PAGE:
Enroll in a PE class. This option is extra- motivating (you can't not show up to a class, right?) and will give you a chance to try new activities.
Take advantage of your college's resources. You have access to more activities, trips, gyms, trainers, and organized sports than you'll ever have in your life. It's as if you have a $15,000 gym membership—and you get to take academic classes, too!
Of course, one aspect of your personal health is your relationships with others. UMHB supports sexual abstinence as the only foolproof way to avoid unwanted pregnancy or sexually transmitted diseases (STDs). According to The National Campaign to Prevent Teen and Unplanned Pregnancy, 3 in 10 females in the U.S. get pregnant at least once by age 20, and an unplanned pregnancy increases the risk of a student dropping out of college. In addition, 1 in 5 people in the United States has a sexually transmitted infection (STI), and two thirds of STIs occur in people under 25. What’s more, many people who have an STI do not know they have it, so they unknowingly pass it on to others. The Health Center on campus has additional information, websites, and resources for students who are considering becoming sexually active. You owe it to yourself to be safe and well-informed.
Stress can be a positive. It can motivate and encourage creativity, for instance. On the other hand, if not managed well, stress can cause mental, physical, and emotional strain. Left unchecked, high stress can lead to health problems such as anxiety, depression, weight gain, headaches, and high blood pressure. Stress is inevitable, but there are strategies you can adopt to minimize its impact. Here are some:
1) Recognize the signs of stress, which may include
- Dramatic weight loss or gain
- Problems sleeping
- Muscle tightness or spasms
- Frustration, nervousness, irritability, and mood swings
- Lack of interest in things you used to enjoy
- Loss of concentration
- ￼A feeling of being overwhelmed
2) Know the common stressors of college life:
- Exams and assignments
- Time demands and scheduling conflicts
- Uncertainty about the future
3) Get a handle on stress:
Practice good organization and time management. Planning well will help you avoid situations that lead to stress, such as forgotten appointments, overdue assignments, and lost items.
Shift your perspective. What will this stressful event feel like a week from now? Next year? In 5 years?
Break overwhelming projects into smaller, more manageable tasks. Instead of cleaning your entire room in one day, for example, set the goal to clean out the closet one day, and the rest of the living space the following day.
Stay healthy. (See the sections on diet and exercise earlier in this chapter.)
Take a break. When you're feeling overwhelmed, take time to think about it and do other things.
Be good to yourself. Don't beat yourself up over things. Make sure you reflect on the things you do right and focus on how you can use that self-knowledge in the future.
Play. Take time to have fun. It will release stress and give you perspective on the things that are causing your anxiety.
Get help if you need it. Just because stress is common doesn't mean it's too trivial to discuss with a counselor. If it's negatively affecting you, seek profes- sional advice.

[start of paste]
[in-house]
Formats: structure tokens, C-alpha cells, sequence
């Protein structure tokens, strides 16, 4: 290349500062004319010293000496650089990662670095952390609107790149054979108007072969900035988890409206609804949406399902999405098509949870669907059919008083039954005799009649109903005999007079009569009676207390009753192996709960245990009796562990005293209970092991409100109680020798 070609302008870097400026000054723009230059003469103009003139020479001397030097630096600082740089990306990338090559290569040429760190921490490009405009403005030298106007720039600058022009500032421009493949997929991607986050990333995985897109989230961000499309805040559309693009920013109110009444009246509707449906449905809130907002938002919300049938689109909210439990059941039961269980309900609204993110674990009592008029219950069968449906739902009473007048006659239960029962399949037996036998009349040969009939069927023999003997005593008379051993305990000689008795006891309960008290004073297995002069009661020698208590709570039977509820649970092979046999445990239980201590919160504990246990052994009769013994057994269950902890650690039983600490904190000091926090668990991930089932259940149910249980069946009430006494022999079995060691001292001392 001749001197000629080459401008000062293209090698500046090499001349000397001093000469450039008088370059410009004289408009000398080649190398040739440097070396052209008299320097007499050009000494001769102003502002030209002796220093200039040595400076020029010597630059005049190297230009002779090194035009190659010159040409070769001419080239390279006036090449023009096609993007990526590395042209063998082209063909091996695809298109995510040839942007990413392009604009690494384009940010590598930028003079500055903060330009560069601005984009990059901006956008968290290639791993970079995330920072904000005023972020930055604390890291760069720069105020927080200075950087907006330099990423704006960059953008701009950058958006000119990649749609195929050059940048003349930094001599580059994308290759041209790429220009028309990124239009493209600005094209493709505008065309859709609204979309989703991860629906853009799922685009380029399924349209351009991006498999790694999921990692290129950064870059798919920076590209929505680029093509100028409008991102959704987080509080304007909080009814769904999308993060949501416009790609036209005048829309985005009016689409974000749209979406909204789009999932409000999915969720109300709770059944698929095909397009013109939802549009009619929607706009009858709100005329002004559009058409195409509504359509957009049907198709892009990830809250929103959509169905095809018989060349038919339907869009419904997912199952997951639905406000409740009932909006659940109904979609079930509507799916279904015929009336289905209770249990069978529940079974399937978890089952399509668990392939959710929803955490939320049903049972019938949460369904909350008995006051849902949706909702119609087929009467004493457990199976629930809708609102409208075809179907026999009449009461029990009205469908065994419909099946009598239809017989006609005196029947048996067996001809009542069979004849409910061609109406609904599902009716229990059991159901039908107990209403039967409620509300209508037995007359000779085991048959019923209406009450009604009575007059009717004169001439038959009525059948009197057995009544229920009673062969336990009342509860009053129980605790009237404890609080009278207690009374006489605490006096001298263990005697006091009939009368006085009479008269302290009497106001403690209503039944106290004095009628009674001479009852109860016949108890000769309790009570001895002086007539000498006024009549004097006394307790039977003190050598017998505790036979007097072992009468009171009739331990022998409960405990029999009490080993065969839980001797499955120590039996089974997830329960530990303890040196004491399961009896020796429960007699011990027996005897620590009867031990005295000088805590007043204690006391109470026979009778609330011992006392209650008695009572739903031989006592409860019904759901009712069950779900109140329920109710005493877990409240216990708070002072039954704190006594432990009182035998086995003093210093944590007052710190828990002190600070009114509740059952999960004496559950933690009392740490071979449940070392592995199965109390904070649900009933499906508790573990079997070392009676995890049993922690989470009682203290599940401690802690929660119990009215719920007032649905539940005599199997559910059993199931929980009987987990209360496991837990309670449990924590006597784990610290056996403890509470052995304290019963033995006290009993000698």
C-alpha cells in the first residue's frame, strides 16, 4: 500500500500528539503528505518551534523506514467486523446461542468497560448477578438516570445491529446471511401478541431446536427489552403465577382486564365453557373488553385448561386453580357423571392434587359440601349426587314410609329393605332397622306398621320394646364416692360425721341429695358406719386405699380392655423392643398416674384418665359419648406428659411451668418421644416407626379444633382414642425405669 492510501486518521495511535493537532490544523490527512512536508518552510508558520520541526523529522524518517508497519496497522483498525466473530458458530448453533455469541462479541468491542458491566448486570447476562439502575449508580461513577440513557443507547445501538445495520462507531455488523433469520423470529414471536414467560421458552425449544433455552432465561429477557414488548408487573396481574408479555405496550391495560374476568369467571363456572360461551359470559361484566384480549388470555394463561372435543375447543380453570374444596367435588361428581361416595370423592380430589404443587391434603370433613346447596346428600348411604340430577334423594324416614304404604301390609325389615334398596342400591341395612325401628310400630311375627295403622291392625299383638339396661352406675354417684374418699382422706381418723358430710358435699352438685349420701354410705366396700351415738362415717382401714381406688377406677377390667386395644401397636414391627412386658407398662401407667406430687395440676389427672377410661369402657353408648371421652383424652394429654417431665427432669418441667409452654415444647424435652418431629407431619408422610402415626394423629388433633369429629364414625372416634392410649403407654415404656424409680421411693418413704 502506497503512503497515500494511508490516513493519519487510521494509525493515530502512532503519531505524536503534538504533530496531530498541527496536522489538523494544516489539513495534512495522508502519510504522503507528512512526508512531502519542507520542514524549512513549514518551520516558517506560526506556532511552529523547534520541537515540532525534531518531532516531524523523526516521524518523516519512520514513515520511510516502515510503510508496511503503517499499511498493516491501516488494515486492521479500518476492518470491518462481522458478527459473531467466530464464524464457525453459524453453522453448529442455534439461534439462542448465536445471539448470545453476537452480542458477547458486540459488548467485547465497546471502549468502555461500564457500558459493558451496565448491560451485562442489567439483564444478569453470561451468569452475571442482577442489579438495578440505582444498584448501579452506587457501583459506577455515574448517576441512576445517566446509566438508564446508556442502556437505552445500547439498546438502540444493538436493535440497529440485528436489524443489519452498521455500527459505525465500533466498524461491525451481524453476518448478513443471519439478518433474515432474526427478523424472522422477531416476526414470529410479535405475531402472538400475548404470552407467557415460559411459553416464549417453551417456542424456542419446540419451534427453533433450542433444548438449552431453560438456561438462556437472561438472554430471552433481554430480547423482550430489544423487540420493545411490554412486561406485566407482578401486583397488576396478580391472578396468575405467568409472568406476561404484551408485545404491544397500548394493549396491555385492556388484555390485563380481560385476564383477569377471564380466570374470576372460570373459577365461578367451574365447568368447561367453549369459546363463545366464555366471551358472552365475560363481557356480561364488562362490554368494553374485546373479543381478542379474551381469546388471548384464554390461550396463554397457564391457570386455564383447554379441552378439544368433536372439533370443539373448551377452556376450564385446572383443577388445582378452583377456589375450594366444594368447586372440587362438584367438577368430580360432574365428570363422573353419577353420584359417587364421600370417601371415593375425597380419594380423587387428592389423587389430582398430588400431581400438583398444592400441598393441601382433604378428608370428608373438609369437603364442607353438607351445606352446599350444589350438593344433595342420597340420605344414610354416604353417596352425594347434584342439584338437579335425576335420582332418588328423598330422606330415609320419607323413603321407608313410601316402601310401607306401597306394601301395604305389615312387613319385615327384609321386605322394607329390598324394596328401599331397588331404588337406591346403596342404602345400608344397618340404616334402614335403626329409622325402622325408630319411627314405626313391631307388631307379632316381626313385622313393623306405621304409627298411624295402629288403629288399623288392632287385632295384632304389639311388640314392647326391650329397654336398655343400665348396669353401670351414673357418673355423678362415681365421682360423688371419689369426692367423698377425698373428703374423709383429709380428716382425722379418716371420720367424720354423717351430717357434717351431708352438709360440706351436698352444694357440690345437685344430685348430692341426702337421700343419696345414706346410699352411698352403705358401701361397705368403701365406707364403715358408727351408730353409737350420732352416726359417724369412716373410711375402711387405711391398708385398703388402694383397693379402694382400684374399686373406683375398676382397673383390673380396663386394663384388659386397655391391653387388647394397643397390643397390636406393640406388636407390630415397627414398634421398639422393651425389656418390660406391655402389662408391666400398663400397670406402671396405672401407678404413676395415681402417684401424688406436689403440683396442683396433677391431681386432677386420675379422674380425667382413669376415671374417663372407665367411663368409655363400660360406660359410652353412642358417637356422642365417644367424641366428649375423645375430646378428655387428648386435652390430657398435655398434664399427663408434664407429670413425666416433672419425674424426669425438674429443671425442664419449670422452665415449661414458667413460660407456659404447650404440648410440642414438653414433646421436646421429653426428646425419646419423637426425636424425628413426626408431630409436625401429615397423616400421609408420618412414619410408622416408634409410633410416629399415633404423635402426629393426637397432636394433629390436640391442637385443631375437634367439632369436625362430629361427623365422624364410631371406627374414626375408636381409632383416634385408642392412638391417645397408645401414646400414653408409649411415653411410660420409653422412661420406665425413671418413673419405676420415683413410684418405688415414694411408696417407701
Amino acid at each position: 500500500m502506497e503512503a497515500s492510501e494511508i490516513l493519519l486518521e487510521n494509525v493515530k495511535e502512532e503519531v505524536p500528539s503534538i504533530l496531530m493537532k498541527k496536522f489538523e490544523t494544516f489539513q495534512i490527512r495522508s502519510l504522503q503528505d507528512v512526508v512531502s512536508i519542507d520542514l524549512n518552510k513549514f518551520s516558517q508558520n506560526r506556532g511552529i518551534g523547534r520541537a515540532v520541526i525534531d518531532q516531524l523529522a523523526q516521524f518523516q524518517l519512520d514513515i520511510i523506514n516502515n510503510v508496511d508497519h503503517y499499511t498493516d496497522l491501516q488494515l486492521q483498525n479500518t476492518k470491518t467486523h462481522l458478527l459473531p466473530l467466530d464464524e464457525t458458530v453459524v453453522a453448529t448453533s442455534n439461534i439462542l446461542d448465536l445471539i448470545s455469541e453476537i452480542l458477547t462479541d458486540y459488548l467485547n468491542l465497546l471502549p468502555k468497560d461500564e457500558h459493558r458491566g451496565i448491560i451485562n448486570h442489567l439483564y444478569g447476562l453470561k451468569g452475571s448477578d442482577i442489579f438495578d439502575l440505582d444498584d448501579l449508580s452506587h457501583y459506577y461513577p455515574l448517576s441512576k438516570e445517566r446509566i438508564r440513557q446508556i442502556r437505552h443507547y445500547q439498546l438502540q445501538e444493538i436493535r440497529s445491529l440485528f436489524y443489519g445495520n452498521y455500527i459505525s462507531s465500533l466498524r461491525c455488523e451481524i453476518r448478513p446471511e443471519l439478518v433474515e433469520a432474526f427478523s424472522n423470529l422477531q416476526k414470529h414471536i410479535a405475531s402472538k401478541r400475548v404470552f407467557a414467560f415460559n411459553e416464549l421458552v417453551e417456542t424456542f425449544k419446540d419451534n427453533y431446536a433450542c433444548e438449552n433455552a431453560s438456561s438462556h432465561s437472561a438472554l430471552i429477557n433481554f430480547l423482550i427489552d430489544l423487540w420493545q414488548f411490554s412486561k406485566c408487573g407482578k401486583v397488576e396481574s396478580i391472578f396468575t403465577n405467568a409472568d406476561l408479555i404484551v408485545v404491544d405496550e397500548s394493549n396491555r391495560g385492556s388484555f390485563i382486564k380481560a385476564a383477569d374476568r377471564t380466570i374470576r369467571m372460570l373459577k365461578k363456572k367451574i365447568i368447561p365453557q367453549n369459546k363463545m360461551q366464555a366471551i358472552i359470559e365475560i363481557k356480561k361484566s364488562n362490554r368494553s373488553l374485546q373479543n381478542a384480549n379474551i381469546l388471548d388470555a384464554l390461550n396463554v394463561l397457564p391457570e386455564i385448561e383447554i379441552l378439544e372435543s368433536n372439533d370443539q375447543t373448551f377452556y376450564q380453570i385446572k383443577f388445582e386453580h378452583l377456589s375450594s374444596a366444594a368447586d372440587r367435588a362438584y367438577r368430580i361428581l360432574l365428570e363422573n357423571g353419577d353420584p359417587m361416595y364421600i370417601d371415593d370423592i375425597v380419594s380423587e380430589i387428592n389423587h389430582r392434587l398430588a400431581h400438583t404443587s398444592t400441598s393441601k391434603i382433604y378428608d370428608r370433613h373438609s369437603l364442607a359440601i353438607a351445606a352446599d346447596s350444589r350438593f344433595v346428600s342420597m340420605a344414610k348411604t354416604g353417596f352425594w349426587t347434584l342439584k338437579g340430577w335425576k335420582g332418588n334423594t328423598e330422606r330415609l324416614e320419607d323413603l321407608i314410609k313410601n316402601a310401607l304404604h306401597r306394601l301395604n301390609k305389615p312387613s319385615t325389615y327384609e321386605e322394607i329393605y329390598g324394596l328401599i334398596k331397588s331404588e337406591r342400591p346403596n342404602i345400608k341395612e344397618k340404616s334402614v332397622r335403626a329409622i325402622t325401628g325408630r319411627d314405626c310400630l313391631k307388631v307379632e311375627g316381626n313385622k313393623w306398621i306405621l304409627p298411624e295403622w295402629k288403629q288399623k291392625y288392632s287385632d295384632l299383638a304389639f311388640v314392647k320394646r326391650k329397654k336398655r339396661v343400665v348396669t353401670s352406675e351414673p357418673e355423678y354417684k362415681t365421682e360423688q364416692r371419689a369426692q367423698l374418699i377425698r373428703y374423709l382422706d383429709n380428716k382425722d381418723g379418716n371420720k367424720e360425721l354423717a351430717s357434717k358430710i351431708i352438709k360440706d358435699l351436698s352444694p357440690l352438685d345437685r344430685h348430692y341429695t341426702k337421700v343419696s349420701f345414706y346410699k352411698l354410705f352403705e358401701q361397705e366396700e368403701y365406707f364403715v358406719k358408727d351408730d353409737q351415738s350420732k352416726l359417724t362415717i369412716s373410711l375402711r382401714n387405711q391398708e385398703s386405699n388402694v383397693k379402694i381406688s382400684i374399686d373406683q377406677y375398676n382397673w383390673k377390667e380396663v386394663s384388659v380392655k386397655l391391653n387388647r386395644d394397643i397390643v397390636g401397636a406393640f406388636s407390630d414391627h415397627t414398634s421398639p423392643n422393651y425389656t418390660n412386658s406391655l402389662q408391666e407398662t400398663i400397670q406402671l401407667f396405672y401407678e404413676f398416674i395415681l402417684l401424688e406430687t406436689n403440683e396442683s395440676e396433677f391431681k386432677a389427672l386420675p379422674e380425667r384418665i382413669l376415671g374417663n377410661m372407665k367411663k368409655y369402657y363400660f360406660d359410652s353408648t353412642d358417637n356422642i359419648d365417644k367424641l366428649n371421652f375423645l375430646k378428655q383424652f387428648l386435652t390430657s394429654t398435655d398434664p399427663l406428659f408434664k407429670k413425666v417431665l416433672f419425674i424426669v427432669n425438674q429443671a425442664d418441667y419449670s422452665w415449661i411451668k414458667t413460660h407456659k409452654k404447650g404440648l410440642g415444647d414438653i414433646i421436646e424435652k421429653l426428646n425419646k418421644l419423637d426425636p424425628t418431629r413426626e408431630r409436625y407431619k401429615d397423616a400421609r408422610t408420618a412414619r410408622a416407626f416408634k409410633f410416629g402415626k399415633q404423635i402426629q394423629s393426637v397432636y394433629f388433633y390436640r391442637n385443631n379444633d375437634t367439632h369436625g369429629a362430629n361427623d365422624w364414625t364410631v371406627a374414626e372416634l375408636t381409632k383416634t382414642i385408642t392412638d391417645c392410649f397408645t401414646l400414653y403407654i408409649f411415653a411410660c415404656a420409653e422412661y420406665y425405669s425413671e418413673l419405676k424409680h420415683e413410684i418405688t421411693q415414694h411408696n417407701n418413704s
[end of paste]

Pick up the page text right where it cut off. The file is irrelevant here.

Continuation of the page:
The stressful, often erratic college lifestyle, combined with close contact with many other people, can make college students especially prone to illness. Some, like colds, are a mere inconvenience. Others, such as hepatitis and meningitis, can be life threatening.
Reduce your risk of illness by taking the following measures:
Visit your family physician before leaving for college for a complete physical.
Make sure your immunizations are up to date.
Cover your coughs and sneezes, and wash your hands often.
Don't share eating and drinking utensils or toothbrushes and hairbrushes.
Handle food with care. If you're not sure how long that yogurt's been sitting out, err on the safe side and toss it. For food safety guidelines, including storage times for refrigerated food, go to www.foodsafety.gov.
Don't overuse antibiotics. Use antibiotics only when necessary and only when prescribed to you. If you are prescribed antibiotics, finish the entire course of the drug to ensure that the illness has been truly cured.
See a doctor or physician's assistant when necessary. Ignoring symptoms won't make them go away and it won't make the underlying condition any easier or cheaper to treat.
Practice safe sex. Sexually transmitted diseases (STDs) are very common among college populations. Abstinence is the only foolproof way to avoid an STD
Over 30% of college students report they have felt "so depressed it was difficult to function" at some point in the school year. (Source: The ACHA-NCHAII, Spring 2013.) College students are particularly vulnerable to depression because of all the life-altering changes they are going through. First-year college students may be living away from home for the first time, dealing with the stress of everyday life on their own, and facing academic and personal challenges that are new to them.
Depression can be triggered by an event like the loss of a loved one, serious physical illness or injury, a failed relationship, or a series of bad grades. Often, depression is inherited and individuals with a family history of depression may be more likely to suffer from depression themselves. Sometimes depression isn't attributable to any particular cause, but is brought on by a combination of circumstances.
The good news is that depression is a treatable illness. If you are experienc- ing any of the following symptoms, you should seek help from your college physician or counselor:
• Persistent sad, anxious, or "empty" mood
• Feelings of hopelessness or pessimism
• Feelings of guilt, worthlessness, helplessness
• Loss of interest or pleasure in activities you once enjoyed
• Decreased energy, fatigue, feeling slowed down
• Difficulty concentrating, remembering, or making decisions
• Insomnia, early-morning awakening, or oversleeping
• Appetite changes and/or weight loss or weight gain
• Thoughts of death or suicide
• Restlessness, irritability
• Persistent physical symptoms that do not respond to treatment, such as headaches, digestive disorders, and chronic pain
Healthy Living Exercises
- Keep track of your sleep for a week. How much sleep do you average per night? Is it high quality sleep? Do you feel well-rested after a night's sleep?
- Tour your campus's athletic and exercise facilities. What are their hours of operation? What kinds of classes are available?
- Visit your college's counseling center and health center. What kinds of resources are available in each center? What are their hours? How does one go about making an appointment?
- If a friend exhibited signs of a possible eating disorder, what steps would you take to get him or her help? Discuss with a group.
- If a friend exhibited signs of depression, what steps would you take to get him or her help? Discuss with a group.